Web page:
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Blue Spring State Park
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Blue Spring State Park

Blue Spring State Park is located in Orange City, Florida (28.940N,-81.338W). Each Winter, more than 100 hundred different manatees migrate to and visit the protected sanctuary known as the Blue Spring "Run".

The Run is like a wide stream that "runs" from inside the Park down to the St. Johns River, a distance of about 1/3 mile. The water in the Run originates from a hot spring, and remains at a constant 72 degrees F (22.2 degrees C). The spring is located inside the Park, at that end of the Run known as the "Boil".

Listen to Ranger Wayne Describe the Boil

Blue Spring--The Early Years
Click to enlarge Diagram of the "Run"

For hundreds of years the Timucuan Indians made the spring area their home. The spring run, river and the surrounding swamps anduplands provided food, clothing, shelter and materials for tools and weapons. Snails gathered from sandbars were staple food for these people. Over the centuries, the discarded shells formed a massive mound.

Three years after England acquired Florida from Spain, John Bartram, a prominent British botanist, explored the St. Johns River in search of resources of value to the Crown. On January 4, 1766, he rowed his boat past sunning alligators into the clear waters of Blue Spring.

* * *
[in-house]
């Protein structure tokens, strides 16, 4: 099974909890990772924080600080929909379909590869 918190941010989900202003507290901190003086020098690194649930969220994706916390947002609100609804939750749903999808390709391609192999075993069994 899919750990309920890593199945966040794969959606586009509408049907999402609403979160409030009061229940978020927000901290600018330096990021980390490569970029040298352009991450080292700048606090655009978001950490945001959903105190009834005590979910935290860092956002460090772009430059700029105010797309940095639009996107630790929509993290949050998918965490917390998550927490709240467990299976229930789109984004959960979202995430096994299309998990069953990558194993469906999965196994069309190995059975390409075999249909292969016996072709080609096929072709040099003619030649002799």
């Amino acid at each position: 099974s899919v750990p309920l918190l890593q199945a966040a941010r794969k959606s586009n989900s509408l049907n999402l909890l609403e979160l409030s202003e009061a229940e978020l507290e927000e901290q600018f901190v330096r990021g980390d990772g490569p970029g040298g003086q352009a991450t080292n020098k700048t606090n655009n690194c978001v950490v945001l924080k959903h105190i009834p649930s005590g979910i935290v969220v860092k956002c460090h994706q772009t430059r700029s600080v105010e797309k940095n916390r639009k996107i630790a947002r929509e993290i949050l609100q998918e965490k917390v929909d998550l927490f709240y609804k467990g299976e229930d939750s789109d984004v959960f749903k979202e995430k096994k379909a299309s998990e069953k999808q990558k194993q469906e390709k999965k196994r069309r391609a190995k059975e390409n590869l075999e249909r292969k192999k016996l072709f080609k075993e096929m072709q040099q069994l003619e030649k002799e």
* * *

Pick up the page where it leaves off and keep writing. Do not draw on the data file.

By the mid-1800's, most of the Indians had been killed or driven south and pioneer settlers took their place. In 1872, the Thursby family built a large frame house atop the Indians' shellmound, safe from the floodwaters of the St. Johns. The pilings of the steamboat dock remain, relics of a bygone area.

Deep Passage
The Boil

Ripples on the water surface at the Boil show that this is the outlet of a massive water flow from a great spring below. In fact, each day the spring pushes 104 million gallons of 72 degree water up from the limestone caverns below.

Scuba divers regularly explore the shaft which the spring water surges up from, and it is quite amazing. They enter the shaft at the Boil. To start their descent, they pass by several underwater logs that are crossed over the shaft. Then they descend against the rising water current. At 103 feet beneath the water surface, the shaft opens into a round chamber.At the base, a large "Cork" rock partially blocks the shaft, which continues directly downward from the chamber. The strong flow and great pressure at that depth prevent divers from progressing further toward the unknown source of Blue Spring.

Model of the Boil Diagram of the Boil

Saved for Manatees and People
Unfortunately, years ago, the Run was open to boats and unrestricted swimming, and swimmers and campers could get very close to the Boil area without rules. As a result, this dark room at the base of the Boil shaft is littered with debris--both man made and natural. Railroad spikes and parts of cars have been seen amidst old logs and fossil-baring rocks. Fortuantely for the Run and the manatees, use of the Run and the Boil is restricted now, and conditions are much better.
(Click on image for a closer "before" look)

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